By H. J. Bensted, W. Bulloch, L. Dudgeon, A. G. Gardner, E. D. W. Greig, D. Harvey, W. F. Harvey, T. J. Mackie, R. A. O'Brien, H. M. Perry, H. Scutze, P. Bruce White, W. J. Wilson. London, 1929. His Majesty's Stationery Office. Pp. 1–482
by A. Trevor Willis, M.D., B.S. (Melb.), Ph.D. (Leeds), M.C.Path., M.C.P.A., Reader in Microbiology, Monash University, formerly Lecturer in Bacteriology, University of Leeds. xiv + 234 pages, illustrated, second edition. Butterworth Inc., Washington. 1965. $8.50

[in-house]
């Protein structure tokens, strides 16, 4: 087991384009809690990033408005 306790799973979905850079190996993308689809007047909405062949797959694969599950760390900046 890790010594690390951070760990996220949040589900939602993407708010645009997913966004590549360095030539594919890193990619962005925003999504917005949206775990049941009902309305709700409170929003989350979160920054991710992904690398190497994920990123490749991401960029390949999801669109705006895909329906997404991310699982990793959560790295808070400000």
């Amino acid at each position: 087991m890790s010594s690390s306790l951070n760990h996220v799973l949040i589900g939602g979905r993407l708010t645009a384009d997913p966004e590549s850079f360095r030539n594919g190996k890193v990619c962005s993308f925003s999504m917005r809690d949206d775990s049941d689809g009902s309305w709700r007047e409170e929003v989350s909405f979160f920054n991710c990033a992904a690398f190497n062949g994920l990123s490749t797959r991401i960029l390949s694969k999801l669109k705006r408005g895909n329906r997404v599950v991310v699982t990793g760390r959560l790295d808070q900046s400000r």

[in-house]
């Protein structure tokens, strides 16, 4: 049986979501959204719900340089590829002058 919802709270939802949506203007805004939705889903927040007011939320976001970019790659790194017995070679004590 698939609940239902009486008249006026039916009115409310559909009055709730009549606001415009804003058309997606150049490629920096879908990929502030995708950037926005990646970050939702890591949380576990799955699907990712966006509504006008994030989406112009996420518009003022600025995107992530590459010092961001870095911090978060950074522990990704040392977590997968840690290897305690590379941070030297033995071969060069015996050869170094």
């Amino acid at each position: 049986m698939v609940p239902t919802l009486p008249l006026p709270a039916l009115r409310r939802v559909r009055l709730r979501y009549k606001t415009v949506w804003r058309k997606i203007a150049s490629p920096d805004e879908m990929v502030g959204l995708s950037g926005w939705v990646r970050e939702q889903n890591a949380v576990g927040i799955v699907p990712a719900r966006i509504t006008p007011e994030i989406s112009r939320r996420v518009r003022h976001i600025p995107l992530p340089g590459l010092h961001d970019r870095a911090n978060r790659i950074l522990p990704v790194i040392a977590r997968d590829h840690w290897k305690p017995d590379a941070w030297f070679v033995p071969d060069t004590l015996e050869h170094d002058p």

The tissue responses of pigs exposed to either 100 or 2,000 Schistosoma japonicum cercariae were examined at 4, 11, 17, and 24 weeks postinfection (PI) to explore the pig as an animal model for pathologic aspects of human schistosomiasis japonica. Egg granulomas were present in the liver, intestine, and occasionally in the lungs from 11 weeks PI. There were also many free eggs and early exudative reactions to eggs in the intestine. At 11 weeks PI, pigs in the higher dose group showed marked periportal and septal fibrosis with minimal parenchymal destruction. Thereafter, lesions regressed spontaneously as the pigs underwent a self-cure. The lower dose group showed only mild lesions throughout the study. The degree of hepatic fibrosis was correlated with the density of eggs and granulomas in liver tissue. The results indicate that the pig would be particularly useful for studies of the development and resolution of schistosomal hepatic fibrosis, and also for investigations of the mechanisms behind the self-cure phenomenon.